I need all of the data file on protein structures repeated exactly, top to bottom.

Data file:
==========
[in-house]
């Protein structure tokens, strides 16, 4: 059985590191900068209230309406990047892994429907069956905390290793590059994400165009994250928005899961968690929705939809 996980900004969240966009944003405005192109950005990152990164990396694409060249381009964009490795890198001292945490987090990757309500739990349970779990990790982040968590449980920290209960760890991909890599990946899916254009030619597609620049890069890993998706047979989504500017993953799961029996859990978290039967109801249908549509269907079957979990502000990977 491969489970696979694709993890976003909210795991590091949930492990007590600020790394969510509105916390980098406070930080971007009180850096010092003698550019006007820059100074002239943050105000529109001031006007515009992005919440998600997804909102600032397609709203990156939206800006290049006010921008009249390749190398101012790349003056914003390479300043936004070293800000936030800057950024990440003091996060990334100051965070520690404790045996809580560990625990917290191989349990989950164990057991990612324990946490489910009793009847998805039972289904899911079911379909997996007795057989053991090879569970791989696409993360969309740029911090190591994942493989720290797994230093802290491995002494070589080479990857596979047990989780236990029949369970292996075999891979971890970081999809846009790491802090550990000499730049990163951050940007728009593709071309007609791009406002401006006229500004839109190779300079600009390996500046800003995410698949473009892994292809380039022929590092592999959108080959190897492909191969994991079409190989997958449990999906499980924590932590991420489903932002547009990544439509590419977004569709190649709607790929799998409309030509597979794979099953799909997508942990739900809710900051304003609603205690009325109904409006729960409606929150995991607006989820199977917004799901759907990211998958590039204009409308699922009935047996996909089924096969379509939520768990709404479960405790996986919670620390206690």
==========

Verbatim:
[in-house]
């Protein structure tokens, strides 16, 4: 059985590191900068209230309406990047892994429907069956905390290793590059994400165009994250928005899961968690929705939809 996980900004969240966009944003405005192109950005990152990164990396694409060249381009964009490795890198001292945490987090990757309500739990349970779990990790982040968590449980920290209960760890991909890599990946899916254009030619597609620049890069890993998706047979989504500017993953799961029996859990978290039967109801249908549509269907079957979990502000990977 491969489970696979694709993890976003909210795991590091949930492990007590600020790394969510509105916390980098406070930080971007009180850096010092003698550019006007820059100074002239943050105000529109001031006007515009992005919440998600997804909102600032397609709203990156939206800006290049006010921008009249390749190398101012790349003056914003390479300043936004070293800000936030800057950024990440003091996060990334100051965070520690404790045996809580560990625990917290191989349990989950164990057991990612324990946490489910009793009847998805039972289904899911079911379909997996007795057989053991090879569970791989696409993360969309740029911090190591994942493989720290797994230093802290491995002494070589080479990857596979047990989780236990029949369970292996075999891979971890970081999809846009790491802090550990000499730049990163951050940007728009593709071309007609791009406002401006006229500004839109190779300079600009390996500046800003995410698949473009892994292809380039022929590092592999959108080959190897492909191969994991079409190989997958449990999906499980924590932590991420489903932002547009990544439509590419977004569709190649709607790929799998409309030509597979794979099953799909997508942990739900809710900051304003609603205690009325109904409006729960409606929150995991607006989820199977917004799901759907990211998958590039204009409308699922009935047996996909089924096969379509939520768990709404479960405790996986919670620390206690």